Chapter 13 Toxicological disorders
Illustrations of toxicological disorders in cattle present problems. The clinical signs may be transient, with death occurring within a few minutes, such as in yew (Taxus baccata) poisoning (p. 249). In many cases the signs may be nonspecific. Where the effects are confined largely to one system, the description has been given in the appropriate section, e.g., ergot and fescue foot are considered under locomotor disorders (7.158–7.160). In this chapter, toxicoses have been broadly grouped into plant, organic, and inorganic chemical sections, and a few examples are given of each group. They are taken from Brazil, China, Germany, New Zealand, South Africa, the UK, the USA, and Zimbabwe.
Food safety issues arising from residues of chemicals in meat, offal, and milk are extremely important. Farmers are obliged, under food safety regulations, to avoid contaminating the food chain and must withdraw produce contaminated with chemical residues from the food chain. Food businesses such as dairies and supermarkets will reject produce from farms with unresolved poisoning incidents.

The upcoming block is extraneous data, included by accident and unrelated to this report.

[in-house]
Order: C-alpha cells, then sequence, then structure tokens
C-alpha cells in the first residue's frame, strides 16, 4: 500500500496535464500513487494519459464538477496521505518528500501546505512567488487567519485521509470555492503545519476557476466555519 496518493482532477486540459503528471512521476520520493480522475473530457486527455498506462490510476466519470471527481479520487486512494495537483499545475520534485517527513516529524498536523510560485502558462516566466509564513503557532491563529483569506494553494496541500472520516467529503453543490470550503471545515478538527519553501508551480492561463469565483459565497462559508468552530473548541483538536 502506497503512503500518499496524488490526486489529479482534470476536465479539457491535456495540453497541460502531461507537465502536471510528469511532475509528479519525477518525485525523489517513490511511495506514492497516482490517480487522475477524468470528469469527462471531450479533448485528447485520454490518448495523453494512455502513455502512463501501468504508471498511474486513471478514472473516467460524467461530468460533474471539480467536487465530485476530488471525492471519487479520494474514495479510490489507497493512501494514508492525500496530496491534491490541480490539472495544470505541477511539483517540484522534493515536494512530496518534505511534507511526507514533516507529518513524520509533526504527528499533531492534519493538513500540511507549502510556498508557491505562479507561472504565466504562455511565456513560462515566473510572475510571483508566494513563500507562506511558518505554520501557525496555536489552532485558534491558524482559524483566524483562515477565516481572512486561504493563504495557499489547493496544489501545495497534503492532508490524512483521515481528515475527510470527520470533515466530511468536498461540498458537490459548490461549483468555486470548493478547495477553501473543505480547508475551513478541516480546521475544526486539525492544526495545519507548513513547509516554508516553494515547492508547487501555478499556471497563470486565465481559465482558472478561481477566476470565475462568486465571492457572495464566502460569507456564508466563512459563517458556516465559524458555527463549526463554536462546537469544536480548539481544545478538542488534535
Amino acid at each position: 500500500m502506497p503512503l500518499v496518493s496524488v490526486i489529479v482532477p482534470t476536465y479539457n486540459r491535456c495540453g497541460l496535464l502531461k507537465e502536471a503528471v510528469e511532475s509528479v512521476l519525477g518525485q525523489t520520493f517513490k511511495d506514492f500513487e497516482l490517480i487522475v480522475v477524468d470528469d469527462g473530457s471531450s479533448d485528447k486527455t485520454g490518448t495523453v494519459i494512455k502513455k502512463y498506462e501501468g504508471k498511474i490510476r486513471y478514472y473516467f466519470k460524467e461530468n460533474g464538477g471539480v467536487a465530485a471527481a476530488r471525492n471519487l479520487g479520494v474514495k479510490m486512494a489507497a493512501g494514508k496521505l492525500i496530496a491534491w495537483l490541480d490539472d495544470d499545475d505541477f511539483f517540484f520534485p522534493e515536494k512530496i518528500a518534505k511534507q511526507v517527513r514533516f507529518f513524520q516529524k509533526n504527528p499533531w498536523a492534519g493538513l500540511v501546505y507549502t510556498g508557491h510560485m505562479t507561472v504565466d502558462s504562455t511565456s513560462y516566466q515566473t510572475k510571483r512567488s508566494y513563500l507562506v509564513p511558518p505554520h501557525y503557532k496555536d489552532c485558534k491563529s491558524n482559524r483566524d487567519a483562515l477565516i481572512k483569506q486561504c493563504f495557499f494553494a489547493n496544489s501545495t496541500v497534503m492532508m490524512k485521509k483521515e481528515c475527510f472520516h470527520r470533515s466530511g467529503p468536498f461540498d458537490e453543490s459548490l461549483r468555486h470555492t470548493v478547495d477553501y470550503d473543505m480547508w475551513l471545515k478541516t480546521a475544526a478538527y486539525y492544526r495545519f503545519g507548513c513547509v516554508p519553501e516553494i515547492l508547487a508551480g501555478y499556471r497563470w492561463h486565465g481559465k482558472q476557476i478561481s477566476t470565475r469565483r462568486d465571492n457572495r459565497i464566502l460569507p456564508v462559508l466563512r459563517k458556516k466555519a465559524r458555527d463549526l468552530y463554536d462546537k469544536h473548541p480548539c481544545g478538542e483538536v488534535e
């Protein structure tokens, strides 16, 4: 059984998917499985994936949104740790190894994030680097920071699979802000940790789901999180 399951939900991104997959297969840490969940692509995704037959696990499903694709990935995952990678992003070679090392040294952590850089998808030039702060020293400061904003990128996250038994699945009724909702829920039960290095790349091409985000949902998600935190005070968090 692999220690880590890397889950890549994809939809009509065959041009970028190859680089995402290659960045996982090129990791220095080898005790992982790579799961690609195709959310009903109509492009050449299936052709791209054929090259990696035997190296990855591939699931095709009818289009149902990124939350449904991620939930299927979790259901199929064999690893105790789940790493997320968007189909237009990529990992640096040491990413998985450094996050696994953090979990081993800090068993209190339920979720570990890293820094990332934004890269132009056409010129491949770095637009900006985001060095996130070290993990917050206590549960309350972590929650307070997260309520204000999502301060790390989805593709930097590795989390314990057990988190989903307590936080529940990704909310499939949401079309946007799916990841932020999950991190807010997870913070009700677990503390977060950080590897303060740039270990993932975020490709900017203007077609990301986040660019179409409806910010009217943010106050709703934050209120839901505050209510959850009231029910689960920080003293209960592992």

acute or chronic worldwide toxicity following ingestion of large quantities of bracken (bracken fern), which contains several bone marrow toxins (aplastic anemia factor) which kill precursor cells in the bone marrow.
bracken toxicosis is widespread in several continents. Bracken (Pteridium aquilinum) contains ptaquilosides and other compounds which act as a cumulative poison in two syndromes. Firstly, after ingesting large quantities for a few weeks, cattle may show an acute syndrome resulting from aplastic anemia and thrombocytopenia. Sudden death is occasionally seen. In 13.1 the vulva of the crossbred Angus cow is pale from severe anemia. The pinpoint hemorrhages result from thrombocytopenia. Hemorrhages elsewhere can cause epistaxis, hyphema (13.2) (bleeding into the anterior chamber), or hematuria from bladder mucosal hemorrhage (13.3).
Secondly, long-term ingestion of considerable quantities of bracken for several months can lead to a chronic syndrome of enzootic hematuria. The ptaquilosides are carcinogens and cause bladder neoplasia, resulting in enzootic hematuria and malignancies such as hemangiosarcoma (13.4). Numerous discrete masses, seen protruding from the mucosal surface, bleed readily as the bladder distends and contracts. Some mucosal areas (top right, lower left) appear normal. The hemangiomata can develop into ulcerating tumors of various types. Alimentary tract neoplasms include squamous cell carcinomas and papillomas affecting the pharynx and esophagus, respectively. 13.5 shows pharyngeal squamous cell carcinomas (A) and esophageal papillomas (B) identified in Brazil. Bovine papillomavirus (types 2 and 4) may also be involved in upper alimentary neoplasms.
a history of exposure to bracken, clinical signs of severe anemia and pancytopenia, and low platelet counts. Most outbreaks in grazing cattle have many subclinically affected animals with markedly abnormal blood parameters.